Just as school delays and closings are broadcast to protect children from inclement weather, you should be concerned for the outdoor safety of your pets. While most dogs and cats come equipped with fur coats, their coat does not ensure they have sufficient protection from the winter cold when temperatures dip below freezing. In general, cats should be kept indoors when temperatures near freezing to protect them from hypothermia and frostbite. Since dogs differ in their cold tolerance, there is no strict temperature cut-off for when it is no longer safe for dogs to be outside. Puppies and elderly dogs are less able to effectively regulate their body temperature than adult dogs, and this should be taken into consideration when deciding how long they can safely stay outdoors in both cold and warm weather. Dogs with some health conditions such as hypothyroid disease, anemia, and laryngeal paralysis (which is also exacerbated by warm weather) may be less tolerant of cold weather. Even a dog’s conformation or “body type” can play a role—dogs with short legs that are lower to the ground may be more susceptible to the cold if their abdomens get cold and wet from the snow.
The only published guideline for cold weather safety for dogs is the Tufts Animal Care and Condition (TACC) Weather Safety Scale. A more user-friendly cold weather safety chart (below) can give you an idea of the level of concern you should have for your dog based the temperature and conditions outside.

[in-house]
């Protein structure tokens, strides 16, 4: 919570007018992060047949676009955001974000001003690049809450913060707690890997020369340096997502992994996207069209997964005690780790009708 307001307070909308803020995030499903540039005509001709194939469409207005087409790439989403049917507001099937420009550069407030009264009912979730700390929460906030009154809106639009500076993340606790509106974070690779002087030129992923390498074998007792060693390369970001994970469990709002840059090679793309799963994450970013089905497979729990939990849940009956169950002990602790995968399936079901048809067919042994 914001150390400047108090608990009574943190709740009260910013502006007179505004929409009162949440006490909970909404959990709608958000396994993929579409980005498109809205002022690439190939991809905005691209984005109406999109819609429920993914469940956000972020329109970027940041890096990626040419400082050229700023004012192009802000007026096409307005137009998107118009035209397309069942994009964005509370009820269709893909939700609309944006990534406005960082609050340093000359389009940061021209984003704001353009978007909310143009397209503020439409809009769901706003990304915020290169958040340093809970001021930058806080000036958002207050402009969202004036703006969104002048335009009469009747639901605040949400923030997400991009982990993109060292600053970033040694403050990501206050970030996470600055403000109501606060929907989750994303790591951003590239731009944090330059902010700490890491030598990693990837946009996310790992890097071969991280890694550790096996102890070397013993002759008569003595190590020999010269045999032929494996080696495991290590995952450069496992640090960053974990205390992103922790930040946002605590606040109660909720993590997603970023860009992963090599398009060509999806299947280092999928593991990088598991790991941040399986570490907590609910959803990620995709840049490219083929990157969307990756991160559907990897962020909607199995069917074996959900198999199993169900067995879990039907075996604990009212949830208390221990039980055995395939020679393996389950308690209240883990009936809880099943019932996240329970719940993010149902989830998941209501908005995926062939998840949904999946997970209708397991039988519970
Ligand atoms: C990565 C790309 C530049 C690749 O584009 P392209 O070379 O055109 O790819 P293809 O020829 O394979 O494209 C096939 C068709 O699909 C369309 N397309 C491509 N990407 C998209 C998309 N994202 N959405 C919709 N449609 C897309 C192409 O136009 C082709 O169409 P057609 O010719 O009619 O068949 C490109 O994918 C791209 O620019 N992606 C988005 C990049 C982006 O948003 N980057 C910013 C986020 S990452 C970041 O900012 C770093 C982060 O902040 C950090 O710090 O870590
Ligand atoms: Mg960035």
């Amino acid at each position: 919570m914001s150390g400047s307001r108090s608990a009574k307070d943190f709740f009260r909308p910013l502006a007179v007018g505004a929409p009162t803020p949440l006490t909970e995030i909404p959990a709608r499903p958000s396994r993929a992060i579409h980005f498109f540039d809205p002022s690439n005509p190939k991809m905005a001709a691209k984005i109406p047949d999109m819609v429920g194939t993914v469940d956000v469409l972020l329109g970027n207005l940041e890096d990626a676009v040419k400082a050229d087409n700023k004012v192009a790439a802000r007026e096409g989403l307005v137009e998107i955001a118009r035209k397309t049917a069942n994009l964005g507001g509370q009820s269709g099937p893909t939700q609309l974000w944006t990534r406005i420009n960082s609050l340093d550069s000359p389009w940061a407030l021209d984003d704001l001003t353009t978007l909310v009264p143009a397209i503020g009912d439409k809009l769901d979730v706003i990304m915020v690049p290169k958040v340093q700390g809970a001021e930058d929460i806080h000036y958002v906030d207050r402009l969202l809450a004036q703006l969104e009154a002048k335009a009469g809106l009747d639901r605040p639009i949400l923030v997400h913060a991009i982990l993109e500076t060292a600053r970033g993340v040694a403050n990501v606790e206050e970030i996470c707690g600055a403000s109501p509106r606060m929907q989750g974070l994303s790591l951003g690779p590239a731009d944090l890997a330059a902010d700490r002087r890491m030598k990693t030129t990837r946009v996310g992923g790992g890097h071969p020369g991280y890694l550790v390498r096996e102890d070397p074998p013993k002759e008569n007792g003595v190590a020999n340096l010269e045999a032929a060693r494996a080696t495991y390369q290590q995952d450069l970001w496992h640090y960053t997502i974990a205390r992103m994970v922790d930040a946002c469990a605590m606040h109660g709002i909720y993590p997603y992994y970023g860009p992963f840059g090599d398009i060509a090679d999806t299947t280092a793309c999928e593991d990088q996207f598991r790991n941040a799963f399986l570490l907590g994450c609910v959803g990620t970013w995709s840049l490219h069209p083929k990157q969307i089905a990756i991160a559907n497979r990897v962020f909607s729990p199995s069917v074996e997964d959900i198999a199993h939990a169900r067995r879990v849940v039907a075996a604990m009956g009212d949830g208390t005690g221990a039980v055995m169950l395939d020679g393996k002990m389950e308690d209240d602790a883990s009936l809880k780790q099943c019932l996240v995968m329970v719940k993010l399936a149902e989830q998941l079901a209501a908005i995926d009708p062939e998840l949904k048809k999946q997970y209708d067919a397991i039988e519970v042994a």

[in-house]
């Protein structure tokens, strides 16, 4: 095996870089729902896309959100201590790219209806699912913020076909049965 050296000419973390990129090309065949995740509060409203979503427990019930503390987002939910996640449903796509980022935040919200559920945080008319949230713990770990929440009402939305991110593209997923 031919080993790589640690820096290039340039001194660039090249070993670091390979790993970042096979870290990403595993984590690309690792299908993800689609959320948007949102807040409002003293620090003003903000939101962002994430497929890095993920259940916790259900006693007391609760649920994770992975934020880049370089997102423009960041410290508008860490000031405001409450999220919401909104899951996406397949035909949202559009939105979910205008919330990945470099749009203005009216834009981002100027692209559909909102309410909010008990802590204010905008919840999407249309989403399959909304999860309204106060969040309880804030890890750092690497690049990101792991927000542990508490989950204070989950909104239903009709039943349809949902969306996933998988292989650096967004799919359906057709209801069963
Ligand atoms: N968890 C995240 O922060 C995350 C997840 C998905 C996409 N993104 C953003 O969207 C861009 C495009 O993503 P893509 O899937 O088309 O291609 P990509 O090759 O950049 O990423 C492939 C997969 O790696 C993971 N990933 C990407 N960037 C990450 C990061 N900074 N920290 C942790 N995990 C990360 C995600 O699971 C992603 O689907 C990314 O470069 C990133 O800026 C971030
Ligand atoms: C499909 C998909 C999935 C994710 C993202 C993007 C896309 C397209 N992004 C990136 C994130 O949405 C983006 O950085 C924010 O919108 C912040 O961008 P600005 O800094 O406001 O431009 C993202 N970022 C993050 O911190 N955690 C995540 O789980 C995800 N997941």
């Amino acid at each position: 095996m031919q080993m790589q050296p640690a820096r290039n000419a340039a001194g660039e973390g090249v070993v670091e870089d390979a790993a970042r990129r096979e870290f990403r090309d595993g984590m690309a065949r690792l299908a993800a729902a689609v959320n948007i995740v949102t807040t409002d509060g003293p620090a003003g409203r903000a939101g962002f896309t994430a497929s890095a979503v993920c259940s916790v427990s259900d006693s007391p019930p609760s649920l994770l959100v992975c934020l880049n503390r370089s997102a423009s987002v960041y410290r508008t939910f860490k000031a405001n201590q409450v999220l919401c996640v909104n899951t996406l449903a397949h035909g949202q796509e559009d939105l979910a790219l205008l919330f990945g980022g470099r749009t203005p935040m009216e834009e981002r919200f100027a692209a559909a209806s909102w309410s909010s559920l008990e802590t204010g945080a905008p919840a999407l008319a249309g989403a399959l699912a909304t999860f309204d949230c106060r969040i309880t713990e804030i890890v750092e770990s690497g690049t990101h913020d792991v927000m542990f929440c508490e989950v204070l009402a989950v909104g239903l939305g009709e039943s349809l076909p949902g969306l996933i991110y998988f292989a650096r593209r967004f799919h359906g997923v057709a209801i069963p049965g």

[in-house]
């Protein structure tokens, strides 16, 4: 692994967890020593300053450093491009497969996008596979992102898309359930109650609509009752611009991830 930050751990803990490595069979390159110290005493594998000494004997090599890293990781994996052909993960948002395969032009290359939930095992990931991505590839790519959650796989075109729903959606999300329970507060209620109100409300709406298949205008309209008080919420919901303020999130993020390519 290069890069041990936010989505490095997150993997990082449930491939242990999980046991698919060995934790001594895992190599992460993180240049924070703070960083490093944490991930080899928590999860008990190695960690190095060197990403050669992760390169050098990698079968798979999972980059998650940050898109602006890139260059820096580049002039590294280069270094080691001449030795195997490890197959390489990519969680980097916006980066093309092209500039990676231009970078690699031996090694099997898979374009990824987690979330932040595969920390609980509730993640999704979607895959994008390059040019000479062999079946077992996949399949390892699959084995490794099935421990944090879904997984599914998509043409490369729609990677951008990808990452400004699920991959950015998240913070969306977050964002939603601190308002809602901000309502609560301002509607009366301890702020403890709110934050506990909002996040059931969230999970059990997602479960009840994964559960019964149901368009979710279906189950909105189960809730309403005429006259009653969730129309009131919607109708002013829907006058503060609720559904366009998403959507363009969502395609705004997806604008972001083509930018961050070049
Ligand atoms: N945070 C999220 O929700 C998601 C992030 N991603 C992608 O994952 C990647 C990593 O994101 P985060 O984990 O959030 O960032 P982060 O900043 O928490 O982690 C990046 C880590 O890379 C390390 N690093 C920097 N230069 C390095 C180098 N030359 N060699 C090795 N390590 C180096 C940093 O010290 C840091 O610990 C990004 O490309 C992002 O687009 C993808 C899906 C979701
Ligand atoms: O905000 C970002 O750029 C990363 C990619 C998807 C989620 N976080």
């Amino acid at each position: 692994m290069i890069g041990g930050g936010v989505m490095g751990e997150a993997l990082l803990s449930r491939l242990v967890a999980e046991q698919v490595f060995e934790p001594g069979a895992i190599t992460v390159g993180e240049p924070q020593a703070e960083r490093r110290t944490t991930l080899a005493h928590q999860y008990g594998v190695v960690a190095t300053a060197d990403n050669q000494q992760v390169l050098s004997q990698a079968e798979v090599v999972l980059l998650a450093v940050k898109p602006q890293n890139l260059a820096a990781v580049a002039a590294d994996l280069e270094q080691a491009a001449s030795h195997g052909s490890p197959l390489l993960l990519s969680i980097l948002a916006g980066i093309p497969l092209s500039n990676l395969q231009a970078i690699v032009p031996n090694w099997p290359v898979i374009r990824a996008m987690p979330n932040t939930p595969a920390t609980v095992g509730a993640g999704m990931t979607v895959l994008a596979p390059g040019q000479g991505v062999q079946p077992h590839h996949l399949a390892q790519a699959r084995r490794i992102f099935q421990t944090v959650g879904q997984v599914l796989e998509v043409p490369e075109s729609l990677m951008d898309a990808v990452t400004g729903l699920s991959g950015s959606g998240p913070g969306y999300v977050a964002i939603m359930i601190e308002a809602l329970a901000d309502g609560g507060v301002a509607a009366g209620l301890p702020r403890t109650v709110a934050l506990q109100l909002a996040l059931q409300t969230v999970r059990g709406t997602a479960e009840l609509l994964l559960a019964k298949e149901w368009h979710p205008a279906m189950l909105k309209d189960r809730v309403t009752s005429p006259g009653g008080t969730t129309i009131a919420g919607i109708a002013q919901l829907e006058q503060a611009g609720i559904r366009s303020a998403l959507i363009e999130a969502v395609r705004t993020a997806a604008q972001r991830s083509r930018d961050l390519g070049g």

History of the Breed
The name "Shih Tzu" comes from the Chinese word for "lion dog" because this dog was bred to resemble lions that were depicted in ancient Chinese art
DNA analysis proves that the Shih Tzu is in that group of "ancient breeds" that arose in China around the time of 800BC. Other ancient breeds include the Pug, Pekingese and Lhasa Apso.
In fact, the Shih Tzu is sometimes confused with the Lhasa Apso in appearance. But be aware that the temperament of these to dogs is very different. Shih Tzu were bred to be companions and Lhasa Apso were bred to be guard dogs. Thus, the Shih Tzu tends to be friendy and playful, the Lhasa Apso tends to be more aloof and wary of strangers.
Shih Tzu come in a variety of colors and color pattern. They can be recognized by their short snout and legs, dropped ears and large dark eyes. They have hair instead of fur, which means that their hair is silky and grows continuously. This means that they do not shed very much, but they also need regular grooming and trimming. Most Shih Tzu owners will have their dogs groomed every 4-8 weeks.